Thanks to Jeff, Julie, Tammie, Deb, Dan, Lisa, Stuart, my cousin Nancy's daughter and her boyfriend, and mostly my sister Sarah for the great work at the Town Point festival in Norfolk over the weekend. It was chilly but a huge success. Thanks also to Michael, Laura, Val, Kim, and Roberto for the hard work in the tasting room while everyone else was gone. In addition harvest and festivals, fall is also the busiest time of year for the tasting room. The festivals are over for the year (well, excepting our own Oyster Fest 11/11 and 11/12) and harvest is winding down. Our workers have preformed fantastic!
Thanks to everyone for dropping by the winery.

Thursday, October 12, 2006

October 12. 2006

Sad news today. Daniel, my main vineyard guy, and his crew were picking Cabernet Franc when he received word from Mexico that his father had died. His father had been ill for a while, but had seemed to turn the corner. Still, Daniel was planning on going down for a visit as soon as harvest was over. Daniel was predictably devastated. He has often told me about his hometown, the house he's building there, and his father. I think losing his dad is especially tough because he's losing even more connection with "home." Incredibly, the crew finished the pick while Daniel made some phone calls. Daniel even returned to picking the fruit. They finished harvesting about five tons around noon. Daniel called me from Richmond later in the afternoon where he was catching a flight to Mexico City. He'll get there midnight tonight and he hopes to make it to his hometown by 7AM. His dad's funeral is tomorrow. It's amazing how fast everything can change.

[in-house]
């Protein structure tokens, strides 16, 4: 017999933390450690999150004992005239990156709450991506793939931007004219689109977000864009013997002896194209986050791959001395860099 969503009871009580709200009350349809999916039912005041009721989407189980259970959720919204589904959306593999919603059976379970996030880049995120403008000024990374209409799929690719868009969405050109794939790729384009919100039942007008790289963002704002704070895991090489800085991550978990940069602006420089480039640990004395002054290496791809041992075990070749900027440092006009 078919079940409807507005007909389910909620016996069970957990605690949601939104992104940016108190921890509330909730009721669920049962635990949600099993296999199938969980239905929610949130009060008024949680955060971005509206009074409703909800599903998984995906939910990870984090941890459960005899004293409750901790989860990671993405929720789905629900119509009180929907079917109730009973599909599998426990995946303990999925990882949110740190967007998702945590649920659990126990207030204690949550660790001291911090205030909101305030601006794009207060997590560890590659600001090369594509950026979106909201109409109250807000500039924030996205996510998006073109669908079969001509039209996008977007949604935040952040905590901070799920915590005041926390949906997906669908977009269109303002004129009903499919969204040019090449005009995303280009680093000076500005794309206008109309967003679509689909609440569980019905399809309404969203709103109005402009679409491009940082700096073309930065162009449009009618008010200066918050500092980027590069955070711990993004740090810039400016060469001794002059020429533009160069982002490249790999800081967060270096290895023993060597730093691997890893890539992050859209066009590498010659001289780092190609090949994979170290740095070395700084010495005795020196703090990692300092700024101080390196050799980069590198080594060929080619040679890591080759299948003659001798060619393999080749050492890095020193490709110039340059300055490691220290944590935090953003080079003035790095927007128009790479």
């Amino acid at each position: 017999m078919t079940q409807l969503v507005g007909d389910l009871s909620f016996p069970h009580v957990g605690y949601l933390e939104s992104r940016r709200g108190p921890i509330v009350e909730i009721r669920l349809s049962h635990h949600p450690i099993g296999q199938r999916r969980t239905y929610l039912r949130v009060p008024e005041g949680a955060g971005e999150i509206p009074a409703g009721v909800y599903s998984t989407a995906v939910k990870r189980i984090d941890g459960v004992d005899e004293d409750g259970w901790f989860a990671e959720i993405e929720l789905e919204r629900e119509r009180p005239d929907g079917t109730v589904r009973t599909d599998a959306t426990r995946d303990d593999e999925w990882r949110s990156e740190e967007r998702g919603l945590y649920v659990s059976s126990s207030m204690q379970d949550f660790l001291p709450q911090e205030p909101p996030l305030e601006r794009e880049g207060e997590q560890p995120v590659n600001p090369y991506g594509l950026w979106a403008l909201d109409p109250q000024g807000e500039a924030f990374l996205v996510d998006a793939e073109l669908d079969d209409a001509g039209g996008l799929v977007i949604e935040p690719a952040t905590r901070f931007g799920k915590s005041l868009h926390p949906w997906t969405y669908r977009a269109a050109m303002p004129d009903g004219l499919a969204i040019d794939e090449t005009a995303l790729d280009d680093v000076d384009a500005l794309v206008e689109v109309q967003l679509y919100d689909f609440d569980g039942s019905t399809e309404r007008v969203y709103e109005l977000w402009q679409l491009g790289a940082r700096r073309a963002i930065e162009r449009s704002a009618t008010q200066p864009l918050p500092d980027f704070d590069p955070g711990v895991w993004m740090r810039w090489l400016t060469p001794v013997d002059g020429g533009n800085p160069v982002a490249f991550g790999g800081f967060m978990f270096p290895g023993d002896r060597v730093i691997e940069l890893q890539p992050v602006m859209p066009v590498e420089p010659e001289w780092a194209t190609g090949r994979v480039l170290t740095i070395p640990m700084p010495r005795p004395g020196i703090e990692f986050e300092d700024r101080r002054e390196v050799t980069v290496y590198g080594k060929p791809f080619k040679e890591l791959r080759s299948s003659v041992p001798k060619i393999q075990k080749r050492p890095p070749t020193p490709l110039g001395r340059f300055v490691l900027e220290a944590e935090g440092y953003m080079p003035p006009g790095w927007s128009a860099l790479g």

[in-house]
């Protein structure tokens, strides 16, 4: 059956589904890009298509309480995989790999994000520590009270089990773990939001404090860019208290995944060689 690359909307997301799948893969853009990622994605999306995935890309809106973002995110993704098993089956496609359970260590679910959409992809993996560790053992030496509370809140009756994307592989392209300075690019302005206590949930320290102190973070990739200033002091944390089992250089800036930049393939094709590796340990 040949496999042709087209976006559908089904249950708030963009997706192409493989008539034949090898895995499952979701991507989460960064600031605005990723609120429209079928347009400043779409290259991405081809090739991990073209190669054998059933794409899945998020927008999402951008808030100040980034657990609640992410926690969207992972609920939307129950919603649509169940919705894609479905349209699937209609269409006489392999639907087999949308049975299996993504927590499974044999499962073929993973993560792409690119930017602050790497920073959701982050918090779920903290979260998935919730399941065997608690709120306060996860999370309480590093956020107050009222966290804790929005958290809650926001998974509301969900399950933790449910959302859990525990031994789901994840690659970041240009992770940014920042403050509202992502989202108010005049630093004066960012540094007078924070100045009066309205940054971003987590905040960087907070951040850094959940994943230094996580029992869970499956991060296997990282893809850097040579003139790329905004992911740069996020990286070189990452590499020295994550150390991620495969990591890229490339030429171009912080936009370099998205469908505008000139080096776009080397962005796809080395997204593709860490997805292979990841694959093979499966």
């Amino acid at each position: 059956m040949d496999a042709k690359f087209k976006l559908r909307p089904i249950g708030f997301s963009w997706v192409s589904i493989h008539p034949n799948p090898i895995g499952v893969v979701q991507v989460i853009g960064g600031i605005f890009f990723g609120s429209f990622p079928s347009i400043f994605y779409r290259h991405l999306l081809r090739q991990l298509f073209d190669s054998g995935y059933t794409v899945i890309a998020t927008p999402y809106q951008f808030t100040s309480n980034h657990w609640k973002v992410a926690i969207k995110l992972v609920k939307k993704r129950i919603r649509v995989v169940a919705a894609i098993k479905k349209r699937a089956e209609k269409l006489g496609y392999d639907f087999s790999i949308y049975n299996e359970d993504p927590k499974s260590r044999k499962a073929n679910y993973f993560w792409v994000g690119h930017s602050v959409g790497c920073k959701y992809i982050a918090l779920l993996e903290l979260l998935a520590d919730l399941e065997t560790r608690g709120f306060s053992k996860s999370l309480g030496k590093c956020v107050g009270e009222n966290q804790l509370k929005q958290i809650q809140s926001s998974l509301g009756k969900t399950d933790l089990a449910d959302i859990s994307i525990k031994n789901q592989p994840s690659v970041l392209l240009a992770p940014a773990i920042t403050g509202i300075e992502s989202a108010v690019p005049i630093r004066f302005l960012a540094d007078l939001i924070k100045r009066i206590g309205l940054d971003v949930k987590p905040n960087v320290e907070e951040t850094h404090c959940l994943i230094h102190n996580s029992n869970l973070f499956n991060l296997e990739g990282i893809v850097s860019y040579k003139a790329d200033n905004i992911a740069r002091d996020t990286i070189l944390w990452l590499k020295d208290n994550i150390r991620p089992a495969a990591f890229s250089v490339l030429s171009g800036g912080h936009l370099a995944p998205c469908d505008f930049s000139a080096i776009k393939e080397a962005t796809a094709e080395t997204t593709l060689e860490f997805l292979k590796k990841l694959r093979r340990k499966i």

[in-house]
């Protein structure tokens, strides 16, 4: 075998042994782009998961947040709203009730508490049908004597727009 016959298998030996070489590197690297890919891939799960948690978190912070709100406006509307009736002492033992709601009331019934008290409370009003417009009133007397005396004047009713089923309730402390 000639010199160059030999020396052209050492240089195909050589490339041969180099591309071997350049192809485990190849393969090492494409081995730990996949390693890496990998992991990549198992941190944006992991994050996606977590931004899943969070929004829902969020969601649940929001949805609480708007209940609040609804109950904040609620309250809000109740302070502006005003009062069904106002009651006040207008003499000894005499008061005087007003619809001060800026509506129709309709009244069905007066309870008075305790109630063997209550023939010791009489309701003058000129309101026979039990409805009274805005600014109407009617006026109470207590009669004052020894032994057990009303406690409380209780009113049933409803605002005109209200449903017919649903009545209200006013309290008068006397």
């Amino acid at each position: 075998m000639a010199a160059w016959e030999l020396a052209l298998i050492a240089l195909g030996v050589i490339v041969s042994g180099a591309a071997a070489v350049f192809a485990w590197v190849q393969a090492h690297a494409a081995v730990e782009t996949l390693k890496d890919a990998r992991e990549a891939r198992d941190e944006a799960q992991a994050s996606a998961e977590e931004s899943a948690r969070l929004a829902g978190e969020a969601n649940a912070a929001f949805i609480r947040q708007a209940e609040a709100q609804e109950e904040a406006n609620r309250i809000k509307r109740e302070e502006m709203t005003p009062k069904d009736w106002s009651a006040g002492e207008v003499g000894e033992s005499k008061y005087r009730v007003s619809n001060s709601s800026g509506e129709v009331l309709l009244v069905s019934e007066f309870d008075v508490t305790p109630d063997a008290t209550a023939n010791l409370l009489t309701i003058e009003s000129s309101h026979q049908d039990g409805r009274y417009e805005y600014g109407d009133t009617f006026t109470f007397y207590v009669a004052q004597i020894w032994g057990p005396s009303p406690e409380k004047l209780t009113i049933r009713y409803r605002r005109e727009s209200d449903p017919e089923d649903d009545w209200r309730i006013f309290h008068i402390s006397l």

Since the last post, the viognier that I was expecting Friday or Saturday showed up Sunday, delayed due to rain. I pressed over seven tons on Sunday. Monday I was mostly running around delivering bins and lugs to pick into. Tuesday the crew picked Cab Franc from two different vineyards. I crushed all the fruit as it came in, about 4 tons total. Some of it will be used for our nouveau, most for Cab franc wines. The color and flavors are quite good. Yesterday, Wednesday, I cleaned up the winery and reorganized. For my next trick I will juggle stainless steel wine tanks. As all the fruit comes in and becomes wine, it also takes up space. You need tanks to settle juice, ferment, and age wine. Eventually, tank space starts to become precious and that's where I am now. I literally have to think two weeks ahead to plan out what will go where and when. I kind of like it as long as it works out. It's like those plastic puzzles we had as kids with moving tiles that you had to slide and switch around to complete the picture of a clown or the periodic table.

I enjoyed yesterday, getting everything prepped (Tip: when starting a winery, whatever you decide is the largest tank you need, get TWO! You will need to rack, or move wine off lees, from one tank to another, and if your biggest tank is full, you'll need another one the same size or it's twice the work. Today was going to be relatively easy, not too much to do but pick up lugs. I was looking forward to it.